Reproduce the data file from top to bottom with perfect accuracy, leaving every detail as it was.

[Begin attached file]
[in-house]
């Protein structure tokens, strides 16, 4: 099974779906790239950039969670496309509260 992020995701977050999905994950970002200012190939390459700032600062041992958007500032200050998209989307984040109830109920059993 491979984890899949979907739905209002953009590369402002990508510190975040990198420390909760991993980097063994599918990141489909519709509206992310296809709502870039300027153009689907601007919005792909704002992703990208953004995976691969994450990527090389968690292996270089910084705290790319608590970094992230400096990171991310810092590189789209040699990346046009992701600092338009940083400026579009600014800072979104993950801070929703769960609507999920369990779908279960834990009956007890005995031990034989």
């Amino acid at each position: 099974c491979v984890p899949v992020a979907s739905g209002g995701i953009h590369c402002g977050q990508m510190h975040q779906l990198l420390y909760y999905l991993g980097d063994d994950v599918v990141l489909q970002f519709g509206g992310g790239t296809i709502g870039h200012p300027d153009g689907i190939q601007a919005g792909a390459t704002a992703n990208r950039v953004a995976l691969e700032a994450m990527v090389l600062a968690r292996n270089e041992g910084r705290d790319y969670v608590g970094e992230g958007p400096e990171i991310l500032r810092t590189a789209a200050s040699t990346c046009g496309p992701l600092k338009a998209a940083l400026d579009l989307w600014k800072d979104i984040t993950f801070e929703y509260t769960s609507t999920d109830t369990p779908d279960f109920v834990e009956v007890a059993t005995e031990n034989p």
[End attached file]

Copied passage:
[in-house]
């Protein structure tokens, strides 16, 4: 099974779906790239950039969670496309509260 992020995701977050999905994950970002200012190939390459700032600062041992958007500032200050998209989307984040109830109920059993 491979984890899949979907739905209002953009590369402002990508510190975040990198420390909760991993980097063994599918990141489909519709509206992310296809709502870039300027153009689907601007919005792909704002992703990208953004995976691969994450990527090389968690292996270089910084705290790319608590970094992230400096990171991310810092590189789209040699990346046009992701600092338009940083400026579009600014800072979104993950801070929703769960609507999920369990779908279960834990009956007890005995031990034989």
């Amino acid at each position: 099974c491979v984890p899949v992020a979907s739905g209002g995701i953009h590369c402002g977050q990508m510190h975040q779906l990198l420390y909760y999905l991993g980097d063994d994950v599918v990141l489909q970002f519709g509206g992310g790239t296809i709502g870039h200012p300027d153009g689907i190939q601007a919005g792909a390459t704002a992703n990208r950039v953004a995976l691969e700032a994450m990527v090389l600062a968690r292996n270089e041992g910084r705290d790319y969670v608590g970094e992230g958007p400096e990171i991310l500032r810092t590189a789209a200050s040699t990346c046009g496309p992701l600092k338009a998209a940083l400026d579009l989307w600014k800072d979104i984040t993950f801070e929703y509260t769960s609507t999920d109830t369990p779908d279960f109920v834990e009956v007890a059993t005995e031990n034989p």